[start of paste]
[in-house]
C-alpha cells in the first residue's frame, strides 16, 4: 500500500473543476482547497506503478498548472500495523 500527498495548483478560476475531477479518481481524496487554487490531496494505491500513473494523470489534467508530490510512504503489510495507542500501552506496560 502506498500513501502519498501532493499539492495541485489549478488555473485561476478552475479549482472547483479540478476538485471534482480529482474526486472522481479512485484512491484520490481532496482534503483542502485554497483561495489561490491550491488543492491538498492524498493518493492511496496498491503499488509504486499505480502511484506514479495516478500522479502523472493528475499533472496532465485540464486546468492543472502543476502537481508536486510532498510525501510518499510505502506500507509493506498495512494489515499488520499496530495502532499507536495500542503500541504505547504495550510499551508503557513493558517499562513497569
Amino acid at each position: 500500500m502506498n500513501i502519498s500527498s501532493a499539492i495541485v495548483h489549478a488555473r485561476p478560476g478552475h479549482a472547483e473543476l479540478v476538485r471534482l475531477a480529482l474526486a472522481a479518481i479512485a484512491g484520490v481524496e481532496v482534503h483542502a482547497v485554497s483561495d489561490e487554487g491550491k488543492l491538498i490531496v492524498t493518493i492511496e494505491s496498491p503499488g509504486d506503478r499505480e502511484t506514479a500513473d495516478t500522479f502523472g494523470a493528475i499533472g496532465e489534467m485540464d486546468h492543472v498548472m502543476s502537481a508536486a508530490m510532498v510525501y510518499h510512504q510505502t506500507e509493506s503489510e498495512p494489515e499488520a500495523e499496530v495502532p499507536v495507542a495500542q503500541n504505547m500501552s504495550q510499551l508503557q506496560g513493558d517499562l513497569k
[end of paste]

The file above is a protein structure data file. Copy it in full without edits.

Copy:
[in-house]
C-alpha cells in the first residue's frame, strides 16, 4: 500500500473543476482547497506503478498548472500495523 500527498495548483478560476475531477479518481481524496487554487490531496494505491500513473494523470489534467508530490510512504503489510495507542500501552506496560 502506498500513501502519498501532493499539492495541485489549478488555473485561476478552475479549482472547483479540478476538485471534482480529482474526486472522481479512485484512491484520490481532496482534503483542502485554497483561495489561490491550491488543492491538498492524498493518493492511496496498491503499488509504486499505480502511484506514479495516478500522479502523472493528475499533472496532465485540464486546468492543472502543476502537481508536486510532498510525501510518499510505502506500507509493506498495512494489515499488520499496530495502532499507536495500542503500541504505547504495550510499551508503557513493558517499562513497569
Amino acid at each position: 500500500m502506498n500513501i502519498s500527498s501532493a499539492i495541485v495548483h489549478a488555473r485561476p478560476g478552475h479549482a472547483e473543476l479540478v476538485r471534482l475531477a480529482l474526486a472522481a479518481i479512485a484512491g484520490v481524496e481532496v482534503h483542502a482547497v485554497s483561495d489561490e487554487g491550491k488543492l491538498i490531496v492524498t493518493i492511496e494505491s496498491p503499488g509504486d506503478r499505480e502511484t506514479a500513473d495516478t500522479f502523472g494523470a493528475i499533472g496532465e489534467m485540464d486546468h492543472v498548472m502543476s502537481a508536486a508530490m510532498v510525501y510518499h510512504q510505502t506500507e509493506s503489510e498495512p494489515e499488520a500495523e499496530v495502532p499507536v495507542a495500542q503500541n504505547m500501552s504495550q510499551l508503557q506496560g513493558d517499562l513497569k